Featured case: Destination Frankfurt – Redefining
Germany’s Financial Capital

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The case

TCF logo Who – the protagonist

Nora Camden, Marketing Director of Tourism+Congress GmbH (TCF), Frankfurt am Main’s tourism marketing organisation.


Frankfurt is synonymous with skyscrapers and financial services, leading to nicknames of ‘Bankfurt’ and ‘Mainhatten’.

For over 850 years of the city’s 1,200 year history Frankfurt has been known as a trade fair city, all centred around the Frankfurt Messe, one of the world’s largest and most recognised trade fair locations.


Realising the need to diversify its tourism in order to exploit its urban and cultural tourism potential and maintain global competitiveness, Frankfurt’s tourist board, chiefly Ms Camden, was tasked with making the city appeal to a wider range of tourist target groups.


Towards the end of the 1990s, and with the hosting of the 2006 FIFA World Cup on the horizon, Frankfurt put into action a plan to tackle the city’s ‘Bankfurt’ image.


Frankurt’s ideal geographical location in central Europe has seen it host famous exhibitions such as the IAA Motor Show and the Frankfurt Book Fair.

Being placed on the most important European trade route, means Frankfurt is key to international trade routes, leading to first-class transport infrastructure, including its international airport, Europe’s third busiest airport.

Wanting to showcase the city’s diversity and a multi-faceted urban tourism destination, investment in heritage and culture has been made. This includes the development of the Museum Embankment along the main river, and the introduction of the Frankfurt Card, which encourages people to use the extensive public transport system while enjoying reduced-price admission to numerous cultural establishments.

Key quote

“Whether in the green belt, in parks or exotically in the Pal Garden – one of the lesser known features of the city on the Main is that it is one of the greenest cities in Europe.” – City of Frankfurt am Main

What next?

Despite the TCF’s best efforts in increasing tourist arrivals to Frankfurt, business tourism still accounts for 70% of all travel to the city.

TCF Marketing Director Ms Camden identified a number of challenges in order to change this figure, such as the need to increase the number of budget accommodation options available and the average overnight stay of 1.7 days.

Importantly, Ms Camden is pondering the use of economical alternatives like Airbnb. But is it worth the risk of alienating the hotel industry and/or local resident protest?
The author


Lauren Ugur

Lauren discusses the case and the appeal of the city

Re-imaging problems

“Frankfurt is a fascinating city that offers a vast range of sites and activities for the urban tourist,” said Lauren.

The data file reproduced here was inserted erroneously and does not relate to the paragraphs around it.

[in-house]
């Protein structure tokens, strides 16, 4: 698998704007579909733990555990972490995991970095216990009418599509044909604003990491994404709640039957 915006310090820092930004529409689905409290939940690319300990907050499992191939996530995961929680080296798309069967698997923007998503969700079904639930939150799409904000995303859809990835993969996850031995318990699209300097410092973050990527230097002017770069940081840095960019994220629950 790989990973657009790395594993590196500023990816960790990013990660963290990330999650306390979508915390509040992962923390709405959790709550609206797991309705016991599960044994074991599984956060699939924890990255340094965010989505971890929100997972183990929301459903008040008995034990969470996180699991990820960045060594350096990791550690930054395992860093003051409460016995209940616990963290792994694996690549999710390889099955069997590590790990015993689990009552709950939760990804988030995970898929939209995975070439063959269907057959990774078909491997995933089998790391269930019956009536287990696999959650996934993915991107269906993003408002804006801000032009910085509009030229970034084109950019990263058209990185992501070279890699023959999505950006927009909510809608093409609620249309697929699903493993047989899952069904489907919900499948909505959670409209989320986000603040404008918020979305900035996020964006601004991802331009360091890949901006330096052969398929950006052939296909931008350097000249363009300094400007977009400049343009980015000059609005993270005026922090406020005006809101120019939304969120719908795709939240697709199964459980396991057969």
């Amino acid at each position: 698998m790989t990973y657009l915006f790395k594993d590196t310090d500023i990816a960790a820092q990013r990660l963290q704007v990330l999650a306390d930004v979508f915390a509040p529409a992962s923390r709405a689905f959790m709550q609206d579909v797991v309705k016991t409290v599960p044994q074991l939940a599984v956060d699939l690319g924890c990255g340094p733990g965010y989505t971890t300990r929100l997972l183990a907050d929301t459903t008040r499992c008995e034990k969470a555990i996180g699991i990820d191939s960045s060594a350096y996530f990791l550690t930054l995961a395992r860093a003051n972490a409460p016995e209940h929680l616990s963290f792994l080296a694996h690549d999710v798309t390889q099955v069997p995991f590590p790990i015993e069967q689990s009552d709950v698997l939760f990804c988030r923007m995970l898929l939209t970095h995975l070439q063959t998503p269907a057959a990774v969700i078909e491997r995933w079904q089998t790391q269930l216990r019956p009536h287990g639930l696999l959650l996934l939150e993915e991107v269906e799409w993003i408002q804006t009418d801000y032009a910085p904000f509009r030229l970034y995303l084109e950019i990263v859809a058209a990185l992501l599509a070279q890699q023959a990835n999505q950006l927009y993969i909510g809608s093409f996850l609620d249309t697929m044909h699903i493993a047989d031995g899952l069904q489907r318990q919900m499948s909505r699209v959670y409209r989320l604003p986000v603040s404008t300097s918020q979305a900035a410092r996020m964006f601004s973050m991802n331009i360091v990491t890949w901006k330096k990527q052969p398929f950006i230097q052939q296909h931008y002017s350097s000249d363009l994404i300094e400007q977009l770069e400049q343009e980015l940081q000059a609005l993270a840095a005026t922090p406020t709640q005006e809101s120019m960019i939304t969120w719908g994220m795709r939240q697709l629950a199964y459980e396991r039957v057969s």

“However, the solidified reputation of Frankfurt as a city with nothing to offer the fun seeking, non-business traveller has proven to be an exceptionally difficult hurdle for the city to overcome, in terms of attracting more diverse target groups.

“The struggle to re-image such a well-known destination provides much room for discussion both on analytical and creative levels, and I believed the issue would really add value to Bachelor-level tourism destination management courses.

“There are so many angles and perspectives from which to try to understand Frankfurt as a changing destination.”

Cutting through the red tape

Lauren added: “I originally decided to base the case on more primary research, but quickly realised working with a publically owned and financed destination management organisation had its own challenges, particularly in terms of being able to use unpublished data – and thus receive permission for publication.

“The published source route essentially enabled me to avoid all the red tape.”

Evolving marketssocial media icons

She continued: “There is much to be learned from Frankfurt, especially in terms of the necessity to create institutional structures that are flexible in responding quickly and dynamically to ever-changing tourism markets and demand.

“One major hurdle for Frankfurt has been their Internet presence and social media marketing campaigns, which have struggled to gain traction. The largest, most well known cities need to work with e-marketing better.

“What should not be forgotten is that the business tourism environment is changing as well, moving away from traditional business tourism towards “Bleisure”, where business and leisure offerings are combined. Frankfurt, and many other cities, could do more to capitalise on this trend.”

A surprise element

Lauren concluded: “Frankfurt being such an iconic city definitely appeals as a subject to students.

“Little-known facts such as Frankfurt having only around 750,000 residents and that it is one of the greenest cities in Europe, come as a huge surprise to students, who very often have a fixed, stereotypical view on what Frankfurt has to offer.”

About the author

Lauren Ugur is a Professor of Tourism and Event Management at ISM International School of Management, Germany.
e lauren.ugur@hs-heilbronn.de

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Destination Frankfurt – Redefining Germany’s financial capital
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Teaching note
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This case was written with the support of a case writing scholarship from The Case Centre.


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